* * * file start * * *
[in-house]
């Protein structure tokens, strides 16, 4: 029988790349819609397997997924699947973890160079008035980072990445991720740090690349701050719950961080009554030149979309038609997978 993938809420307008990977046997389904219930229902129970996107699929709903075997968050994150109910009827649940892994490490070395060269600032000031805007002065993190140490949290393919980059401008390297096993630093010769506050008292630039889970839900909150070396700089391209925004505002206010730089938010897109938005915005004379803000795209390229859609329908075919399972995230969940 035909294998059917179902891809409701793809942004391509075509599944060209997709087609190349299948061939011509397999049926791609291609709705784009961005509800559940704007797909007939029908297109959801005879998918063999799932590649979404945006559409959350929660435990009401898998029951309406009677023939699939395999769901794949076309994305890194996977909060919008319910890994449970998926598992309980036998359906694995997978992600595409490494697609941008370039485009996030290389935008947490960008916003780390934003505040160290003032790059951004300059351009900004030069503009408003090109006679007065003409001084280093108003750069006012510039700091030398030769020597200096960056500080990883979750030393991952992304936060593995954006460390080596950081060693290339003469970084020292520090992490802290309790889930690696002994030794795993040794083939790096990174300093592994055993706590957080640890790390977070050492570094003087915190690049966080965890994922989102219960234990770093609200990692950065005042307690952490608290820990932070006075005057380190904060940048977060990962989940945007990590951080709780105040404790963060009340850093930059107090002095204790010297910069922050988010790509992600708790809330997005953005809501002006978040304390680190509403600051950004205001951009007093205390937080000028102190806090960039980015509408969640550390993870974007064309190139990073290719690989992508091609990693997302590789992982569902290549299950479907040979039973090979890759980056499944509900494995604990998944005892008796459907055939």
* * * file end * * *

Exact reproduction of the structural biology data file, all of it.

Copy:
[in-house]
């Protein structure tokens, strides 16, 4: 029988790349819609397997997924699947973890160079008035980072990445991720740090690349701050719950961080009554030149979309038609997978 993938809420307008990977046997389904219930229902129970996107699929709903075997968050994150109910009827649940892994490490070395060269600032000031805007002065993190140490949290393919980059401008390297096993630093010769506050008292630039889970839900909150070396700089391209925004505002206010730089938010897109938005915005004379803000795209390229859609329908075919399972995230969940 035909294998059917179902891809409701793809942004391509075509599944060209997709087609190349299948061939011509397999049926791609291609709705784009961005509800559940704007797909007939029908297109959801005879998918063999799932590649979404945006559409959350929660435990009401898998029951309406009677023939699939395999769901794949076309994305890194996977909060919008319910890994449970998926598992309980036998359906694995997978992600595409490494697609941008370039485009996030290389935008947490960008916003780390934003505040160290003032790059951004300059351009900004030069503009408003090109006679007065003409001084280093108003750069006012510039700091030398030769020597200096960056500080990883979750030393991952992304936060593995954006460390080596950081060693290339003469970084020292520090992490802290309790889930690696002994030794795993040794083939790096990174300093592994055993706590957080640890790390977070050492570094003087915190690049966080965890994922989102219960234990770093609200990692950065005042307690952490608290820990932070006075005057380190904060940048977060990962989940945007990590951080709780105040404790963060009340850093930059107090002095204790010297910069922050988010790509992600708790809330997005953005809501002006978040304390680190509403600051950004205001951009007093205390937080000028102190806090960039980015509408969640550390993870974007064309190139990073290719690989992508091609990693997302590789992982569902290549299950479907040979039973090979890759980056499944509900494995604990998944005892008796459907055939």